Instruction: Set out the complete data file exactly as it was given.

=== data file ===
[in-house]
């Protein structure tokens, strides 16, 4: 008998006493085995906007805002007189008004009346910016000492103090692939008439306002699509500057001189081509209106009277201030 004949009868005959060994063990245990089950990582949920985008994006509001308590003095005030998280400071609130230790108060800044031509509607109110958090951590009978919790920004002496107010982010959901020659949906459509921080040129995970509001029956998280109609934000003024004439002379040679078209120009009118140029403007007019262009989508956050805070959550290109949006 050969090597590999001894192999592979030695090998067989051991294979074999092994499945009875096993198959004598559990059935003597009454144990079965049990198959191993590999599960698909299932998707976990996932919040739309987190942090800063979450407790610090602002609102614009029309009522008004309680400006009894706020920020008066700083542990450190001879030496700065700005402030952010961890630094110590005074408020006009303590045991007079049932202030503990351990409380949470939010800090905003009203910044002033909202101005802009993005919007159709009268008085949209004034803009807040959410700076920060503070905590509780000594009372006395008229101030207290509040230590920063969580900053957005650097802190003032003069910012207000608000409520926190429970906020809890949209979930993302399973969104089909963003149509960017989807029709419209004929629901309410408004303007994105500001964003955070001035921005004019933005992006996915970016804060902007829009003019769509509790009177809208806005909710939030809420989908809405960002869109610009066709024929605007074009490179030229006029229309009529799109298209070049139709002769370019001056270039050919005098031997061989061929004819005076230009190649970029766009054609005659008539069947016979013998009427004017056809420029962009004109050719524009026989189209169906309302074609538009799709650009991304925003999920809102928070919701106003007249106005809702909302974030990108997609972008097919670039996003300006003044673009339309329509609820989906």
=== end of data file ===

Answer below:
[in-house]
């Protein structure tokens, strides 16, 4: 008998006493085995906007805002007189008004009346910016000492103090692939008439306002699509500057001189081509209106009277201030 004949009868005959060994063990245990089950990582949920985008994006509001308590003095005030998280400071609130230790108060800044031509509607109110958090951590009978919790920004002496107010982010959901020659949906459509921080040129995970509001029956998280109609934000003024004439002379040679078209120009009118140029403007007019262009989508956050805070959550290109949006 050969090597590999001894192999592979030695090998067989051991294979074999092994499945009875096993198959004598559990059935003597009454144990079965049990198959191993590999599960698909299932998707976990996932919040739309987190942090800063979450407790610090602002609102614009029309009522008004309680400006009894706020920020008066700083542990450190001879030496700065700005402030952010961890630094110590005074408020006009303590045991007079049932202030503990351990409380949470939010800090905003009203910044002033909202101005802009993005919007159709009268008085949209004034803009807040959410700076920060503070905590509780000594009372006395008229101030207290509040230590920063969580900053957005650097802190003032003069910012207000608000409520926190429970906020809890949209979930993302399973969104089909963003149509960017989807029709419209004929629901309410408004303007994105500001964003955070001035921005004019933005992006996915970016804060902007829009003019769509509790009177809208806005909710939030809420989908809405960002869109610009066709024929605007074009490179030229006029229309009529799109298209070049139709002769370019001056270039050919005098031997061989061929004819005076230009190649970029766009054609005659008539069947016979013998009427004017056809420029962009004109050719524009026989189209169906309302074609538009799709650009991304925003999920809102928070919701106003007249106005809702909302974030990108997609972008097919670039996003300006003044673009339309329509609820989906």